Turns out getting a liberal arts degree is a little less risky, in terms of salary, than some people may have previously assumed. In a recent New York Times article economist David Deming lays out his argument – early in their careers STEM majors earn higher incomes than people who studied history or a social science, but the gap does not continue indefinitely. By age 40, the average male liberal arts major is earning more than his computer science colleague; for women, STEM majors continue to earn more throughout their lifetimes than other college-educated women, but the difference decreases to a 10 percent gap by age 40.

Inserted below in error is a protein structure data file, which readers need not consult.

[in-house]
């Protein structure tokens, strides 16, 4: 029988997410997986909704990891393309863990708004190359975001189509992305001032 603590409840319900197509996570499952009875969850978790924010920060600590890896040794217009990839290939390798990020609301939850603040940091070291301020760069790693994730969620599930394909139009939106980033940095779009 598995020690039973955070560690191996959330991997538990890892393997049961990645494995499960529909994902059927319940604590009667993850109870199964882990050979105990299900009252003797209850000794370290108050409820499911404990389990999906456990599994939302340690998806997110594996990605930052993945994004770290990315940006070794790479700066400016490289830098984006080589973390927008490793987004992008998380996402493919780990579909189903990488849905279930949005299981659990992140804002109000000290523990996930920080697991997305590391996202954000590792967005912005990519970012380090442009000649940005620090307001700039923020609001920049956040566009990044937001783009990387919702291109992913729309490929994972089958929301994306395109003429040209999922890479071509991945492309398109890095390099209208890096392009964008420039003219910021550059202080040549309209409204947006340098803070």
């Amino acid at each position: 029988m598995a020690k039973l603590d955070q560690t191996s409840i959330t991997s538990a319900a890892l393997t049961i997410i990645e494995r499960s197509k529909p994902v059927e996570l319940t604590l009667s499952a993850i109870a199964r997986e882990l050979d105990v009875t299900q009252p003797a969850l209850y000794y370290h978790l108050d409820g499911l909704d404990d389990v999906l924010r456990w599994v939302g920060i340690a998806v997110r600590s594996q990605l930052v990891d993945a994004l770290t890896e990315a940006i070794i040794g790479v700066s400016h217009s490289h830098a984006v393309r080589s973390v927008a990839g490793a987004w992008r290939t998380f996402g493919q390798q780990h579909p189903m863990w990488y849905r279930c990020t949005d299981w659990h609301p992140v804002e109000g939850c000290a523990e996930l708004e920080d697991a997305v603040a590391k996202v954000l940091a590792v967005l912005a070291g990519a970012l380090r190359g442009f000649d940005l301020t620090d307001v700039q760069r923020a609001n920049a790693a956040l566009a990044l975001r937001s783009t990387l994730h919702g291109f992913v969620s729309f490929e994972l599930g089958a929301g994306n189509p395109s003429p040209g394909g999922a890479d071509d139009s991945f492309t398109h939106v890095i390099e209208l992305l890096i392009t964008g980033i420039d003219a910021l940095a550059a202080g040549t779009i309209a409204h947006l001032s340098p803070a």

Deming suggests these income trajectories converge for a variety of reasons: high-tech skills learned in college may become outdated decades later, an influx of recent college graduates increasing the competition for employment, and the importance of soft skills learned in social sciences and humanities programs. Written and verbal communication, problem-solving, and the ability to work in a team are all attributes employers look for when they hire. “In the liberal arts tradition, these skills are built through dialogue between instructors and students, and through close reading and analysis of a broad range of subjects and text,” Deming continues.
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